|PR Political Rights||36 40|
|CL Civil Liberties||49 60|
Croatia is a parliamentary republic that regularly holds free elections. Civil and political rights are generally respected, though corruption in the public sector is a serious issue. The Roma and ethnic Serbs face discrimination, as do LGBT+ people. In recent years, concerns about the presence of far-right groups and figures espousing discriminatory values in public life have increased.
- In the May European Parliamentary elections, the center-right Croatian Democratic Union (HDZ) and the center-left Social Democratic Party (SDP) both lost seats to various populist right- and left-wing parties.
- In July, serious allegations of abuse carried out by Croatia’s border police against migrants and refugees along the Bosnian border emerged, including allegations of torture.
- In the first round of the country’s presidential elections in December, former prime minister Zoran Milanović claimed the most votes, while sitting president, Kolinda Grabar-Kitarović, finished second, and far-right populist Miroslav Škoro finished third. The second round of voting was set to occur in January 2020.
|Was the current head of government or other chief national authority elected through free and fair elections?||4.004 4.004|
The president, who is head of state, is elected by popular vote for a maximum of two five-year terms. The prime minister is head of government and is appointed by the president with parliamentary approval.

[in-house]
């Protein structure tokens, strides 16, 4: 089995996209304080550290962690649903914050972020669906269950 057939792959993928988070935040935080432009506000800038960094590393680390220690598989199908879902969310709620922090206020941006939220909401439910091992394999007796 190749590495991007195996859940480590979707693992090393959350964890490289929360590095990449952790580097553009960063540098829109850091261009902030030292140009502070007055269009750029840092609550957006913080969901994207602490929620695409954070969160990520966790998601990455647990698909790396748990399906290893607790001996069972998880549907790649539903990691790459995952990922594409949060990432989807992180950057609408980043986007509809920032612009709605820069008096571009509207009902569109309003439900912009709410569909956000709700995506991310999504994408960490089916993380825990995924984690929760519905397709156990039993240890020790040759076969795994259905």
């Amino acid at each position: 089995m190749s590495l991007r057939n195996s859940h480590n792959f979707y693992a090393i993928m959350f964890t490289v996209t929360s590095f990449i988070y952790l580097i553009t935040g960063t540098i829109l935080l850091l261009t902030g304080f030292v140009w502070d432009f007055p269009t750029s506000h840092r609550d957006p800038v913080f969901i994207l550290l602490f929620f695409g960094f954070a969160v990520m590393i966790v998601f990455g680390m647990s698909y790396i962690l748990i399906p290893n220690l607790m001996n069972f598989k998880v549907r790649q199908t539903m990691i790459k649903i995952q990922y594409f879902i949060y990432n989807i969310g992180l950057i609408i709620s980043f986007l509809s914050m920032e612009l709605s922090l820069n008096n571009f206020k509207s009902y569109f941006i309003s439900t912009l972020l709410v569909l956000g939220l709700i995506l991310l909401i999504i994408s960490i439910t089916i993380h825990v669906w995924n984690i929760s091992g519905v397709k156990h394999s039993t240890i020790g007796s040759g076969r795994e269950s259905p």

HDZ chairman Andrej Plenković became prime minister following the 2016 legislative elections, in which HDZ won a plurality of seats.
The first round of voting for the presidential election occurred in December 2019. Former prime minister Zoran Milanović of the SDP claimed the most votes, incumbent Grabar-Kitarović of the HDZ finished second, and far-right populist Miroslav Škoro finished third. The second round of voting was set to occur in January 2020.
|Were the current national legislative representatives elected through free and fair elections?||4.004 4.004|
Members of the 151-member unicameral parliament, called the Hrvatski Sabor, are elected to four-year terms.
Snap parliamentary elections in 2016—which were the second legislative polls in less than a year, held after the previous prime minister lost a no-confidence vote—were considered free and fair but marked by low turnout. The HDZ and its allies won 61 seats, and the party has since led a coalition government, the composition of which has changed occasionally.
|Are the electoral laws and framework fair, and are they implemented impartially by the relevant election management bodies?||4.004 4.004|
While some concerns about the use of public funds for political campaigns persist, in general, the State Election Commission implements robust electoral laws effectively.
|Do the people have the right to organize in different political parties or other competitive political groupings of their choice, and is the system free of undue obstacles to the rise and fall of these competing parties or groupings?||4.004 4.004|
Citizens may freely organize and participate in the activities of a wide variety of political parties. Small far-left and far-right parties made gains in the 2017 local elections.